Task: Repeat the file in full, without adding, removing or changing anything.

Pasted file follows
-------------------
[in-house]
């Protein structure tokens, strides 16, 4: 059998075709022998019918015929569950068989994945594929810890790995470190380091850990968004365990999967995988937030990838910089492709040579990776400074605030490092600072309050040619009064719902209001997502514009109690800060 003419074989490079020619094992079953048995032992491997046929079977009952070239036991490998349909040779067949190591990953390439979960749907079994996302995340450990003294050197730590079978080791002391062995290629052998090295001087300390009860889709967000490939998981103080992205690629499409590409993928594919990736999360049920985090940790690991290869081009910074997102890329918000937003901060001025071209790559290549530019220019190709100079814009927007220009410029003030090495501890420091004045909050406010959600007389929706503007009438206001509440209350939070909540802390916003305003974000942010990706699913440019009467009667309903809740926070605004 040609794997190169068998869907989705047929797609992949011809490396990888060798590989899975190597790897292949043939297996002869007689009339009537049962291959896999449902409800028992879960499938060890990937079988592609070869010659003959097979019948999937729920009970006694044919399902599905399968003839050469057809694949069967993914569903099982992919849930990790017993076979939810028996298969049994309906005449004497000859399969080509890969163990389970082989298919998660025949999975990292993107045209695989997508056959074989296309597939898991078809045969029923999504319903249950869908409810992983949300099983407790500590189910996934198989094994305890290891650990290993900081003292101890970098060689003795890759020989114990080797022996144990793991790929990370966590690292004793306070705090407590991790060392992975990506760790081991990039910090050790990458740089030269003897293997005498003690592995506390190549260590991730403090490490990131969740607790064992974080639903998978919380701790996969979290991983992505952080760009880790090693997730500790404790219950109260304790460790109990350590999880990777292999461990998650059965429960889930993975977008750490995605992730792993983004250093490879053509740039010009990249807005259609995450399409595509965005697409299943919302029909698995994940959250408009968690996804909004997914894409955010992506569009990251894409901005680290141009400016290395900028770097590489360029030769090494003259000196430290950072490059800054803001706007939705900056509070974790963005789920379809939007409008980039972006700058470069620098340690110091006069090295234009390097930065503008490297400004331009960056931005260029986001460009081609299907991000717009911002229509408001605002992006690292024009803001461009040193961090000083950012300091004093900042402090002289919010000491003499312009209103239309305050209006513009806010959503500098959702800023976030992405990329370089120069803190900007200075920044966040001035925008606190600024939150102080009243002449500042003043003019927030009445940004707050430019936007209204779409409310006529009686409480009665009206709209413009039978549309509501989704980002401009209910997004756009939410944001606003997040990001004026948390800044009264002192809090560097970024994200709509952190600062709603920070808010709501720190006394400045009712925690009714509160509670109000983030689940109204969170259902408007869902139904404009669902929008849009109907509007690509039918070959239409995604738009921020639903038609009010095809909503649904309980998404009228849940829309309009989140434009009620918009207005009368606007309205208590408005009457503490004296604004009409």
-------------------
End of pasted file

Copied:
[in-house]
């Protein structure tokens, strides 16, 4: 059998075709022998019918015929569950068989994945594929810890790995470190380091850990968004365990999967995988937030990838910089492709040579990776400074605030490092600072309050040619009064719902209001997502514009109690800060 003419074989490079020619094992079953048995032992491997046929079977009952070239036991490998349909040779067949190591990953390439979960749907079994996302995340450990003294050197730590079978080791002391062995290629052998090295001087300390009860889709967000490939998981103080992205690629499409590409993928594919990736999360049920985090940790690991290869081009910074997102890329918000937003901060001025071209790559290549530019220019190709100079814009927007220009410029003030090495501890420091004045909050406010959600007389929706503007009438206001509440209350939070909540802390916003305003974000942010990706699913440019009467009667309903809740926070605004 040609794997190169068998869907989705047929797609992949011809490396990888060798590989899975190597790897292949043939297996002869007689009339009537049962291959896999449902409800028992879960499938060890990937079988592609070869010659003959097979019948999937729920009970006694044919399902599905399968003839050469057809694949069967993914569903099982992919849930990790017993076979939810028996298969049994309906005449004497000859399969080509890969163990389970082989298919998660025949999975990292993107045209695989997508056959074989296309597939898991078809045969029923999504319903249950869908409810992983949300099983407790500590189910996934198989094994305890290891650990290993900081003292101890970098060689003795890759020989114990080797022996144990793991790929990370966590690292004793306070705090407590991790060392992975990506760790081991990039910090050790990458740089030269003897293997005498003690592995506390190549260590991730403090490490990131969740607790064992974080639903998978919380701790996969979290991983992505952080760009880790090693997730500790404790219950109260304790460790109990350590999880990777292999461990998650059965429960889930993975977008750490995605992730792993983004250093490879053509740039010009990249807005259609995450399409595509965005697409299943919302029909698995994940959250408009968690996804909004997914894409955010992506569009990251894409901005680290141009400016290395900028770097590489360029030769090494003259000196430290950072490059800054803001706007939705900056509070974790963005789920379809939007409008980039972006700058470069620098340690110091006069090295234009390097930065503008490297400004331009960056931005260029986001460009081609299907991000717009911002229509408001605002992006690292024009803001461009040193961090000083950012300091004093900042402090002289919010000491003499312009209103239309305050209006513009806010959503500098959702800023976030992405990329370089120069803190900007200075920044966040001035925008606190600024939150102080009243002449500042003043003019927030009445940004707050430019936007209204779409409310006529009686409480009665009206709209413009039978549309509501989704980002401009209910997004756009939410944001606003997040990001004026948390800044009264002192809090560097970024994200709509952190600062709603920070808010709501720190006394400045009712925690009714509160509670109000983030689940109204969170259902408007869902139904404009669902929008849009109907509007690509039918070959239409995604738009921020639903038609009010095809909503649904309980998404009228849940829309309009989140434009009620918009207005009368606007309205208590408005009457503490004296604004009409």